The search company Thursday reported fourth-quarter 2008 revenue of $5.70 billion, an 18% increase compared with its fourth quarter in 2007 and a 3% increase over the $5.54 billion the company reported for its third quarter of 2008.
"Google performed well in the fourth quarter, despite an increasingly difficult economic environment. Search query growth was strong, revenues were up in most verticals, and we successfully contained costs," Google CEO Eric Schmidt said in a statement. "It's unclear how long the global downturn will last, but our focus remains on the long term, and we'll continue to invest in Google's core search and ads business as well as in strategic growth areas such as display, mobile, and enterprise."
Google's strong performance was anticipated by Chicago-based AdGooroo, which said earlier this month that it expected the search company to have its strongest quarter ever. It based this prediction on data indicating 58% growth in the average number of ads Google showed on the first search results page per keyword (4.01 in 4Q vs. 2.54 in 3Q).
According to Thomson Reuters, analysts had been expecting earnings in the range of $4.95 per share; Google delivered $5.10 per share.
In a conference call for investors, Schmidt reiterated Google's commitment to cost controls. "We had tight control on cost, something that had eluded us in the past," he said.
The company's operating expenses declined two percentage points, from 31% in the third quarter to 29% in the fourth. The company added a total of only 99 employees to its workforce during the quarter. Compare that to the first quarter of 2008, when Google added 2,351 employees, about 1,500 of whom were associated with DoubleClick.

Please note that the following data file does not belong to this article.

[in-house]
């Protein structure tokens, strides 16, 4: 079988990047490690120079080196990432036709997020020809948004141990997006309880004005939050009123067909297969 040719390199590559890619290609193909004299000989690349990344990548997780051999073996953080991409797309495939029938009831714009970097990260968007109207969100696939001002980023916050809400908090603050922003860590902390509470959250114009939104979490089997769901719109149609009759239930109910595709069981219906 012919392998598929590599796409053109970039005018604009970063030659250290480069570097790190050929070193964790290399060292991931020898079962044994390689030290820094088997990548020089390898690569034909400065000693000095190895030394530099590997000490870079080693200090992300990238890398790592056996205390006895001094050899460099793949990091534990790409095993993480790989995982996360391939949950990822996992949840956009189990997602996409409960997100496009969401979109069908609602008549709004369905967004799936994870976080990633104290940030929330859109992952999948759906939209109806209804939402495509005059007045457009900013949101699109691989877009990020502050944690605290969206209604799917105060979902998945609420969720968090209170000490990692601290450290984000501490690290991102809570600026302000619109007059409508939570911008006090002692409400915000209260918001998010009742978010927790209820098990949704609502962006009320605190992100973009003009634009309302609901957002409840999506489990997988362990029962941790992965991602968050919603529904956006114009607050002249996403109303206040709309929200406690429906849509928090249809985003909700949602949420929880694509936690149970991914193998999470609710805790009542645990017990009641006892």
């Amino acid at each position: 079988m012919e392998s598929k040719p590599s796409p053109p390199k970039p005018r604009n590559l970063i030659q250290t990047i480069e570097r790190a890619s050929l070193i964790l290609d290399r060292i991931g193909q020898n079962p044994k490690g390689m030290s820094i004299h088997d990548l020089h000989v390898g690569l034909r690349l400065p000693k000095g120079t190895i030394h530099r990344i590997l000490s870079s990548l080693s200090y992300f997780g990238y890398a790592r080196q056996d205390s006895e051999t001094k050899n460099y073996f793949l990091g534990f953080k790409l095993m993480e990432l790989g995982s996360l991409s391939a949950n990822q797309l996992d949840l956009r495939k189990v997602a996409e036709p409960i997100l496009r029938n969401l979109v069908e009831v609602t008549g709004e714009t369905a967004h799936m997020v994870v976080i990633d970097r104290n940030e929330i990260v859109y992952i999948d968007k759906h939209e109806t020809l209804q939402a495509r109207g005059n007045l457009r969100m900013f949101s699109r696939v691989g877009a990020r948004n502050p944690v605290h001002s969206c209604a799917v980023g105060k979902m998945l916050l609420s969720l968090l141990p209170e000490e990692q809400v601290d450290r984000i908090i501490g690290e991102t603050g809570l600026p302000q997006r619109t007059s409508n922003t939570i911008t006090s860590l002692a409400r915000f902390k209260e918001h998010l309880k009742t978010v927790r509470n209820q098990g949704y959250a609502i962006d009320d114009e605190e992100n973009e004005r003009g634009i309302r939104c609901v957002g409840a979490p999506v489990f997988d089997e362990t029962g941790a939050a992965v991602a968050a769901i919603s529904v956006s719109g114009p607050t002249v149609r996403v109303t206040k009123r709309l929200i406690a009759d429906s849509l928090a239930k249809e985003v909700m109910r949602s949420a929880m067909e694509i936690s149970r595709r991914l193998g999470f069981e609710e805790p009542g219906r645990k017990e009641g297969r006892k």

Google's newfound thrift should continue to shape the company's balance sheet in coming quarters. Earlier this month, Google said it would shut down six services, layoff 100 recruiters, and close offices in Austin, Texas; Trondheim, Norway; and Lulea, Sweden.
In an effort to retain current employees, Google is offering a stock option exchange program. Schmidt explained that 85% of current employees had stock options that were underwater, meaning those options cost more to exercise than the stock is currently worth. CFO Patrick Pichette said the program will cost the company $460 million as additional stock-based compensation.
Nonetheless, Schmidt expressed optimism. "Business is quite healthy, especially given the economic climate," he said.
Schmidt hinted that future search innovation would include semantic technology, which has been hyped for several years now but has yet to really arrive. "Wouldn't it be nice if Google understood the meaning of your phrase?" he asked, adding that the company plans to introduce technology to make that possible in the months ahead.